Media agency golden era is over says Sorrell

S4 Capital’s Sir Martin Sorrell (below) has been confiding to Digiday about his plans to buy a “first party data” company, averring that Dentsu’s Merkle is the kind of company he’s looking for, that Acxiom (just bought by Interpublic) and Epsilon (by Publicis) are not because they don’t actually own their data.

Interesting enough but right at the end he says, in answer to the question are you on the lookout for a traditional media agency: “No. There’s no growth there because of the procurement pressure. It’s a space where brawn rather than brains is going to win.”

Which just about sums up the current travails of the big agency holding companies: media has been where most of the recent growth has come from but client pressure on costs has put paid to that.

Media revenue has become relatively more important as client/creative agency arrangements are much more likely now to be on a project rather than agency of record basis (AOR) so it’s much more difficult to forecast revenue. The client may make a big TV campaign or may choose not to: in which case there’s no money for the creative agency, unlike the good/bad old days.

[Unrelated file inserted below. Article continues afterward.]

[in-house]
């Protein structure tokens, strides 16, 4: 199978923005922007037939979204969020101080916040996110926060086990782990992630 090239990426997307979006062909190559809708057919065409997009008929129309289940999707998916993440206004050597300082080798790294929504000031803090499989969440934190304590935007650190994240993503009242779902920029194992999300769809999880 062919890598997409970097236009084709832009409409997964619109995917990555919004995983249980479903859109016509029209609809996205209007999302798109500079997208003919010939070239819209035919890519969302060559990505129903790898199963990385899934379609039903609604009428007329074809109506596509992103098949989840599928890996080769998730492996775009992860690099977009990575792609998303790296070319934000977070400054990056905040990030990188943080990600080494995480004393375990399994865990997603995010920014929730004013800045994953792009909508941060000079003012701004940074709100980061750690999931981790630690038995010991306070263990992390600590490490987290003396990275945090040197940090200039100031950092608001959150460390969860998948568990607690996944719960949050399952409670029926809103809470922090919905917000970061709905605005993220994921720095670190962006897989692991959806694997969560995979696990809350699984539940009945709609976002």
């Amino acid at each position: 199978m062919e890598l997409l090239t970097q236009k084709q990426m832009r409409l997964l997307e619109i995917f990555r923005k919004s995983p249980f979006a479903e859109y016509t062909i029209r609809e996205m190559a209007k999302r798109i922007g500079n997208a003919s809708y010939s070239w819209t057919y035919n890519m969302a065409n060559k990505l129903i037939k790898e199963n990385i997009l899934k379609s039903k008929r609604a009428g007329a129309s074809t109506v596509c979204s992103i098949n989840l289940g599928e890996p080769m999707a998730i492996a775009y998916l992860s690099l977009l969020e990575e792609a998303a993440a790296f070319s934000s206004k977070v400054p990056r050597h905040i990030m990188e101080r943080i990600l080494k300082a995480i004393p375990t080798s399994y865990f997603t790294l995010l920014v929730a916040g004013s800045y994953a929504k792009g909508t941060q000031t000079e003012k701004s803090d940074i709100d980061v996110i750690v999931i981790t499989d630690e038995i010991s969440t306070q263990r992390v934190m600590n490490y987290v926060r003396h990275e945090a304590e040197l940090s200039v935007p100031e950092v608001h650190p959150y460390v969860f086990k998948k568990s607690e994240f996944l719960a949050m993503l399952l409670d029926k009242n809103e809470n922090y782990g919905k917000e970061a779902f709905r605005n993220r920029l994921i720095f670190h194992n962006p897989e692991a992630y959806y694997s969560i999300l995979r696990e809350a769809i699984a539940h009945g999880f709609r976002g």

Media is much more of a continual process but only if the media agency gets a fair share. Clients are in-housing programatic and digital, where the smart media agency traders used to make much of their money.

Currently such agencies still employ thousands of people worldwide, many working on menial tasks like filling in endless spreadsheets.

Sorrell may be right to think he’s now in a better place than WPP is. But it’s still hard to see how S4C (which owns MediaMonks and programmatic outfit MightyHive) is going to get the firepower to grow seriously big. Even if its business is growing at 40 per cent a year, as Sorrell says.

One Comment

  1. Dear Stephen,
    Client pressure on costs exists, of course, because clients have not figured out how to rekindle their brand growth rates. Their “growth problem” remains unsolved. So profits are generated through reductions in costs. What other choice exists?
    The management consulting firms are ready, willing and able to take a crack at the growth problem, and they have the requisite media and creative capabilities to follow through.
    Should holding companies and their agencies simply throw in the towel, as Sorrell suggests, because cost-reduction rules the day?
    Or should they commit to help their clients grow again, bringing consulting-like strategic and business analyses to the problem?
    Cost reduction is a temporary strategy required to fill a void. Once clients figure out how to market with a richer media mix to Millennials and Generation Z’ers, there is every prospect of reinvestment in marketing and less pressure on reducing marketing costs.
    But first, the growth problem needs to be solved.
    This is within the capabilities of media and creative agencies if they put their minds to it and are led by ambitious and sophisticated leaders.

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